“In a TED talk titled ‘The Danger of a Single Story,” Nigerian novelist Chimamanda Ngozi Adichie noted that ‘the problem with stereotypes is not that they are untrue, but that they are incomplete.’ Henríquez’s big-hearted novel challenges the ‘single story’ by exploring a wide range of Latino experiences. 
The Book of Unknown Americans is a welcome contribution to a broadening literary conversation that features immigrants from all across the Americas, and all walks of life. As Henríquez shows, theirs is a story composed of many stories.” —Ashley Hope Pérez, Texas Observer

“There’s an aura of benevolence in these pages that feels honestly come by, stemming in part from Mayor and Maribel’s innocent romance but mostly from the steady support and encouragement among the families—the charismatic residents of the Redwood Apartments in Delaware. ‘Who comes to the U.S. and ends up in Delaware?’, one [character] jokingly wonders . . . Henríquez’s feat is to make the reader feel at home amid these good, likeable people. Be warned: The price of this closeness is the book’s tragic conclusion.” —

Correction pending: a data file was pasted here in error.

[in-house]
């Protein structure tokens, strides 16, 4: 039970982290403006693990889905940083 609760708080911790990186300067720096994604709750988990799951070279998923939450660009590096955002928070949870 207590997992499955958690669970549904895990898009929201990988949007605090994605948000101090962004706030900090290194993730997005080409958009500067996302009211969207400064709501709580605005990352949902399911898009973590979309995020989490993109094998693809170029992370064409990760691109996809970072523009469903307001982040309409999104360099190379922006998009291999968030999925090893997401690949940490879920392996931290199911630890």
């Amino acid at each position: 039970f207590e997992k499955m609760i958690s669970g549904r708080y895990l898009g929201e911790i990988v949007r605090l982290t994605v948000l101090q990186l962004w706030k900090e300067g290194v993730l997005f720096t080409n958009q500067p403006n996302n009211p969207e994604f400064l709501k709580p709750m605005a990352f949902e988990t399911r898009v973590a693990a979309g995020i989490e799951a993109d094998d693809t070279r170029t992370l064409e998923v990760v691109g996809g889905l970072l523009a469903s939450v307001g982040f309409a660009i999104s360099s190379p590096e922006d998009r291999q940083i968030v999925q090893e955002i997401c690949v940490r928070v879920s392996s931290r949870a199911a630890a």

The Wall Street Journal